Migrants installed in Briançon station to protest against the closure of a refuge were welcomed in a church on Monday 25 October, while in Calais, two volunteers and a priest begin their third week of hunger strike, in support for exiles. How does the Church position itself in the face of the migration issue?
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Pope Francis on the occasion of World Migrants and Refugees Day, at the Vatican, September 10, 2021.
Migrants welcomed in a church in Briançon, a hunger strike in support of exiles led by a priest in Calais… The migration issue keeps coming up in the public debate. A theme dear to Pope Francis, who regularly takes a stand in favor of welcoming migrants. Himself the son of immigrants, he had marked the spirits from the beginning of his pontificate by choosing the island of Lampedusa for his first trip outside Rome, five months after his election, in 2013.
Pope Francis has since made numerous appeals to brotherhood and symbolic speeches: in front of the European Parliament, in 2014, when he said that “we cannot allow the Mediterranean Sea to become a great cemetery”. Or at the end of summer 2015, when he called on “every parish, every religious community, every monastery, every sanctuary in Europe” to welcome “a family” of refugees.
The following year, the encyclical Fratelli tutti reaffirmed the need to “welcome, protect, promote and integrate” women and men in search of a future outside their country of origin.
Does Pope Francis’ position contrast with that of previous popes? “There is of course a break in the style, François is more eloquent, the question is close to his heart personally. But basically, he says the same thing as his predecessors, “said Father Christian Mellon, a Jesuit, member of the Center for Research and Social Action.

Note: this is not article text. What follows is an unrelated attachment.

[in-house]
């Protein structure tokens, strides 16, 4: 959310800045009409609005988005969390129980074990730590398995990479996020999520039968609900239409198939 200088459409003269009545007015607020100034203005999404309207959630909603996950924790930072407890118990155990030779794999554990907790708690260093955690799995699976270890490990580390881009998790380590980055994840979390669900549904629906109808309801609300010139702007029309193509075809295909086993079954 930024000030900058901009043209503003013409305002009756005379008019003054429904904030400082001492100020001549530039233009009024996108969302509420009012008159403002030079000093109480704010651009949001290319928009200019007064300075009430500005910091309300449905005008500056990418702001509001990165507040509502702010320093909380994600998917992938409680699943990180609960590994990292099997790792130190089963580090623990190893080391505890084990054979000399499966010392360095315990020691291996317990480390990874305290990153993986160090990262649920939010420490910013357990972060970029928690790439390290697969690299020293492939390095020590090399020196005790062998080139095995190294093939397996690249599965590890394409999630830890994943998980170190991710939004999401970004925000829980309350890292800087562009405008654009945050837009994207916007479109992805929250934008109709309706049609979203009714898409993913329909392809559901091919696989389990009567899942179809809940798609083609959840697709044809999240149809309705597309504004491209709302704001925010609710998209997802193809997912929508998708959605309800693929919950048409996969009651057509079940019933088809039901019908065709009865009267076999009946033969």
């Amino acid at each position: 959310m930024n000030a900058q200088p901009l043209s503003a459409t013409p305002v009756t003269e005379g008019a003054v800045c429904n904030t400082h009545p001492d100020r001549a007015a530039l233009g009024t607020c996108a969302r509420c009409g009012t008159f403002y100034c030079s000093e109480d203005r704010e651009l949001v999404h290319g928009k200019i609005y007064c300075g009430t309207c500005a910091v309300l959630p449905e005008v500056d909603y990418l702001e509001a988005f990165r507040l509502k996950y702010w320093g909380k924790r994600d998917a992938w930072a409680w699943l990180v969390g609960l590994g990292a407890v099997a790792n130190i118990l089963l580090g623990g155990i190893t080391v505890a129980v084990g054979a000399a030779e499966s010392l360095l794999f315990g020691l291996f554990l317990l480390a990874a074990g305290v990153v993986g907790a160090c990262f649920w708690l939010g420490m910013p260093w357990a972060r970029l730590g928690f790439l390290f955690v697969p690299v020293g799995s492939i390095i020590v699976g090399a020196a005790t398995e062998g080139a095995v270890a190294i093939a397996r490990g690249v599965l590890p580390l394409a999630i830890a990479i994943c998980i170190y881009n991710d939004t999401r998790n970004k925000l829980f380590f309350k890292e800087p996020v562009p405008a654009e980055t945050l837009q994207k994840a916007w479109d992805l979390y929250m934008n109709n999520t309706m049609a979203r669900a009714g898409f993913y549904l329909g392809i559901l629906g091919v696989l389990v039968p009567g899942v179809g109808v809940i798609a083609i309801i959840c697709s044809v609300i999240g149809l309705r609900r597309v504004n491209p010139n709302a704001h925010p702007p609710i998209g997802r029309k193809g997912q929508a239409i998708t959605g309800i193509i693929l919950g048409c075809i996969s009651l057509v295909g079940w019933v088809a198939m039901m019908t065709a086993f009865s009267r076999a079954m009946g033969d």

The concern is therefore not new: World Migrant and Refugee Day was established in 1914 by Benedict XV, while the first Roman document to explore the question, Exsul familia, dates from 1952.
“The right to leave one’s country of origin, regardless of the reason, was regularly recalled by John Paul II and Benedict XVI. It is a traditional subject in the Church, because welcoming the foreigner represents an opportunity to recognize the face of Christ “, explains Father Antoine Paumard, Jesuit and director of the Jesuit Refugee Service.
Already in 1996, John Paul II addressed the sensitive issue of immigrants in an illegal situation, asking that they be “recognized and welcomed as brothers” in the Church. To the Bible question “What have you done with your brother? The answer should not be given “within the limits imposed by law, but in the perspective of solidarity,” he added, thus paving the way for civil disobedience.
The reception of migrants is part of article 2241 of the catechism of the Church, which specifies that “the better-endowed nations are bound to welcome as much as possible the foreigner in search of security and of the vital resources that they can find. ‘he can only find in his country of origin’. However, “the Catholic authorities do not advocate a total opening of the borders”, recalls Father Christian Mellon.
“The formula ‘as far as possible” exempts a state from welcoming migrants if that state does not have the capacity, “added Father Antoine Paumard. It is therefore up to the States to take the decision to open their borders, taking into account the concept of “common good”, that is to say the proper functioning of the host society.
If welcoming people in exile represents a risk for the country’s structures, migration regulations can be justified, according to Catholic doctrine. To determine the capacity or not of a state to welcome migrants, Father Antoine Paumard recognizes that “the Church gives the keys to discernment, but she does not say what to do”.
While in Calais, three people, including a Jesuit, lead a hunger strike in a church in
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